March 20, 2017 2 Comments
It’s getting harder and harder for me to believe that the majority of Americans who work outside the home commute by car.
I understand that many small towns and suburban and rural areas have no public transit at all, and that many cities have inadequate public transit providing infrequent service to just a few neighborhoods. What I don’t understand is why so many people put up with it! Of course there are situations in which people have good reasons for living and/or working in remote areas. But there are millions more who just seem to be taking for granted that, as a grown-up, every day you get into your car. It hasn’t occurred to them to try their local public transit or to ask why there isn’t any.
What really staggers me is when I hear people who live and/or work in the very same neighborhoods I do, talking about driving to and from work–especially if they’re employed by one of the local universities whose every employee/student ID card functions as a bus pass! Seriously! You don’t need a special card; you don’t need to sign up for the transit program; as soon as you get your ID, you can hop on a bus, tap it against the card reader, and get a free ride to anywhere in Allegheny County the transit authority goes, any time buses (or light-rail trains or inclines) are running! You can use it all weekend, not just for commuting!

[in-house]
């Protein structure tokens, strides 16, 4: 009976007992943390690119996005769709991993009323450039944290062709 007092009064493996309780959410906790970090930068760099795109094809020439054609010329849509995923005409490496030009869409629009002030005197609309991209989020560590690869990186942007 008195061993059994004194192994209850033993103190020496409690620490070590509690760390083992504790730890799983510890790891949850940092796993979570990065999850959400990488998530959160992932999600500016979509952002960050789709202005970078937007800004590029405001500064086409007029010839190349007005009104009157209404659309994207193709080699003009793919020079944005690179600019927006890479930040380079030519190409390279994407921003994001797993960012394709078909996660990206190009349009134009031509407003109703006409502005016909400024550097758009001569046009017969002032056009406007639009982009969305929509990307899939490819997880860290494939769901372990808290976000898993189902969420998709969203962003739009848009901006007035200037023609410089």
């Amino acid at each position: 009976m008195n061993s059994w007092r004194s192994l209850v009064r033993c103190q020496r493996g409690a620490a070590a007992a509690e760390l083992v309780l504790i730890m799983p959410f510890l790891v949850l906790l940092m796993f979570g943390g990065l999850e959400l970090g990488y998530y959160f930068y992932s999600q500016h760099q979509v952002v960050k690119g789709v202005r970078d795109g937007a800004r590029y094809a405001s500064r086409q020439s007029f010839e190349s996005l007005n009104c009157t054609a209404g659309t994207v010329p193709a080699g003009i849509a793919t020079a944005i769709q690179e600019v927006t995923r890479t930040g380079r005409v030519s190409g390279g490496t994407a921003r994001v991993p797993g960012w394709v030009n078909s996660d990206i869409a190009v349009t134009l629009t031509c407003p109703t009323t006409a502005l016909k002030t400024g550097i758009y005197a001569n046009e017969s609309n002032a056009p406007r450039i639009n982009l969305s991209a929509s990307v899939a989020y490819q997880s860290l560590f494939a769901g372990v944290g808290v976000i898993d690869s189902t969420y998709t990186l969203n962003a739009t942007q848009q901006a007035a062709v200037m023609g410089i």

Pardon all the exclamation points, but I’m excited to be working for the University of Pittsburgh now. None of my previous employers offered free transit, so I’m accustomed to paying slightly over $1,000 per year for an annual bus pass giving me unlimited rides all year. It was convenient even when it was a series of monthly passes arriving by mail, even more convenient with the ConnectCard that lasted all year. It cost much less than paying cash fare for my workday commute, with the additional bonus of free rides for other travel. But it was a substantial expense each year, which I don’t have now, whee!
It took me until last week, my fourth week at the new job, to realize just how staggeringly convenient my new commute is: Read more of this post